Remember the summer of 2012? Wisconsin along with much of the nation experienced a severe drought. If you were a client of Beautiful Blooms, then you may recall an E-Mail we sent out, suggesting that you forgo setting up the sprinkler to water your lawn and focus on saving your trees and shrubs instead. The reasoning behind this was that you have invested a large amount of time (as in, years!) and money (possibly hundreds or even thousands of dollars) in your mature trees and shrubs and they are not easily replaceable, unlike turf, annuals and perennials. Your loss would be greater if a 35 ft Autumn Blaze Maple were to die than if your Picasso Geraniums died. I’m sure many of you followed her advice, but I’m also guessing some of you did not. And it may be because you simply did not know how to go about it, so let’s address that so the next time we face a drought of that magnitude- and we will- you are prepared to save those trees and larger shrubs!
Irrigation can account for up to 75% of annual municipal water use (according to a study by the University of Utah) and much of it is applied in excess of a plants needs due to over-spray and improper watering techniques. Proper irrigation encourages deeper root growth which leads to healthier more drought tolerant plants. Trees take up and use a lot of water when the temperature climbs, the problem is that, they do not show wilt as easily as other plants. Sometimes this makes it difficult for the homeowner to detect their need for water. On the bright side, trees and shrubs do not need to be watered every single day- not even every week! A bi-weekly watering should be sufficient as long as it is being done properly.
So, how do you know when it’s time to get out the hose? The easiest method is the “feel method” feel or squeeze a handful of soil to get a good idea of moisture level. Make sure you get a sample from a depth of 4-8 inches, since the soil on the surface will always dry out faster than the rest. When moisture levels are ideal for the plant- the soil will form a ball when you squeeze it, and a thin layer of moisture will be on your hand. However, no water should run out of the ball, nor should the ball crumble apart.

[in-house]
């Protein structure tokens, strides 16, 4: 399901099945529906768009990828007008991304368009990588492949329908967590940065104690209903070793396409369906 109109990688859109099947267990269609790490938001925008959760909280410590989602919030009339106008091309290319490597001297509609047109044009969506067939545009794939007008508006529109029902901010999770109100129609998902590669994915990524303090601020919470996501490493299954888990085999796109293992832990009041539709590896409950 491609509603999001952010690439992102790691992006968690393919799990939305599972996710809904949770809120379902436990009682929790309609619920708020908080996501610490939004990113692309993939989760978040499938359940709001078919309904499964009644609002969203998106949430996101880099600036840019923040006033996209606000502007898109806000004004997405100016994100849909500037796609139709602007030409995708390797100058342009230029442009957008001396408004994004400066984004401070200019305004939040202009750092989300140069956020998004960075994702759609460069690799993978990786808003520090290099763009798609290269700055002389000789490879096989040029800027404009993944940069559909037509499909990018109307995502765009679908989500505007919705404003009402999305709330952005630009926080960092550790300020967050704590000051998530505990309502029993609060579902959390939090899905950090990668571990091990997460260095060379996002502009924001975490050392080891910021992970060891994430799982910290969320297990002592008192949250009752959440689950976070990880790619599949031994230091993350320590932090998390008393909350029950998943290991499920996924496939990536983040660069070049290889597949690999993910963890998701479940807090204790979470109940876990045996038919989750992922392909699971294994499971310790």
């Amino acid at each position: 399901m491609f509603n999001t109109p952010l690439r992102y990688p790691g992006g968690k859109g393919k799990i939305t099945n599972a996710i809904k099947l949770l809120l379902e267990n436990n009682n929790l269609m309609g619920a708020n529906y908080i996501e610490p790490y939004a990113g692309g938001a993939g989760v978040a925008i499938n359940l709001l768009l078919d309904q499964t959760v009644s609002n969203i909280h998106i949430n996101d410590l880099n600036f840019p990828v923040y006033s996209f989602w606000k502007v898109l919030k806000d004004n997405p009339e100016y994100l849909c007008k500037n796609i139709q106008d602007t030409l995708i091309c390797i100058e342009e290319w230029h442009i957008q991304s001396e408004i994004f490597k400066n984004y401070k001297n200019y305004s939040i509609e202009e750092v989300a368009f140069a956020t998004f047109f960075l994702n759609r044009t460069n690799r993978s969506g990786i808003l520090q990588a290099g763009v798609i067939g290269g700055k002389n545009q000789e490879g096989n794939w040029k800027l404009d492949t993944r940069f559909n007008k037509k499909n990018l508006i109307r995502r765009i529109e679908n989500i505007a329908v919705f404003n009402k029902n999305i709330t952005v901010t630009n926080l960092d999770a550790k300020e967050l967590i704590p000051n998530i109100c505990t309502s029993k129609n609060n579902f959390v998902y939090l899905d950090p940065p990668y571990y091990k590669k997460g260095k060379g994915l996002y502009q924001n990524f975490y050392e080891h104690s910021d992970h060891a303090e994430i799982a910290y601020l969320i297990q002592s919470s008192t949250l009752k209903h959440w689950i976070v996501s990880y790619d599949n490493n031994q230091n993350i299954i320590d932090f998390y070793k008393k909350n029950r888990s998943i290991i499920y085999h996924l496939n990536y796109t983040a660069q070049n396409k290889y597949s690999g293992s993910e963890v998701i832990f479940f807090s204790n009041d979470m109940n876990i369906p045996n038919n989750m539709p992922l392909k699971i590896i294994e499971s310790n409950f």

Once you have determined whether or not your woody plant needs watering, you need to make sure the water is, indeed, getting to where it needs to be. The biggest mistake I see homeowners make again and again, is setting up the lawn sprinkler, letting it run for an hour in the afternoon, and assuming that all is well. Nothing could be farther than the truth! While it’s true that trees and shrubs located in turf areas, can benefit from typical lawn irrigation, it’s simply not enough. Trees and shrubs should be watered to a depth of 18-20 in. Yes, you read that right- over a foot down in the root zone. By allowing water to penetrate that far down, you are encouraging deeper rooting and a more drought tolerant plant. The best way to do that is to use a soaker hose of some type. In drip irrigation, water flows through flexible hoses and is applied directly to the root zone of the plants. In this way, little water is lost due to evaporation to the air, or run-off from the soil and the system actually uses less water than traditional landscape sprinklers.
If you do not want to spend the money on buying soaker hoses, you can use the regular garden hose you already have. In this case, you remove the nozzle from your hose and place the hose opening approximately 6 inches from the trunk. Apply a small stream of water to soak the ground/root zone for 3-15 minutes, depending on the size of your tree or shrub. Walk away and go do something else, pull weeds, refill the bird feeder, whatever- It’s boring just standing there watching a tree get watered, right? Just remember to come back when time is up. Over watering a tree or shrub is just as bad- but that’s a topic for another blog. J
Here is a general table to estimate watering time.
-Shrubs: 3 minutes
-Ornamental (flowering crabs, cherry, etc…) 10 minutes
-Evergreens (up to 6 feet) 15 min
-Deciduous trees (2-3 inch caliper) 15 minutes
-Add 15 minutes watering time for every caliper inch over the 2-3 inches
Horticulturists all agree that we will be seeing effects of the 2012 drought for the next 3-4 years. Proper watering of the woody plants in your landscape can increase the beauty of your yard, and the value of your property, preserving your investments for perhaps, generations!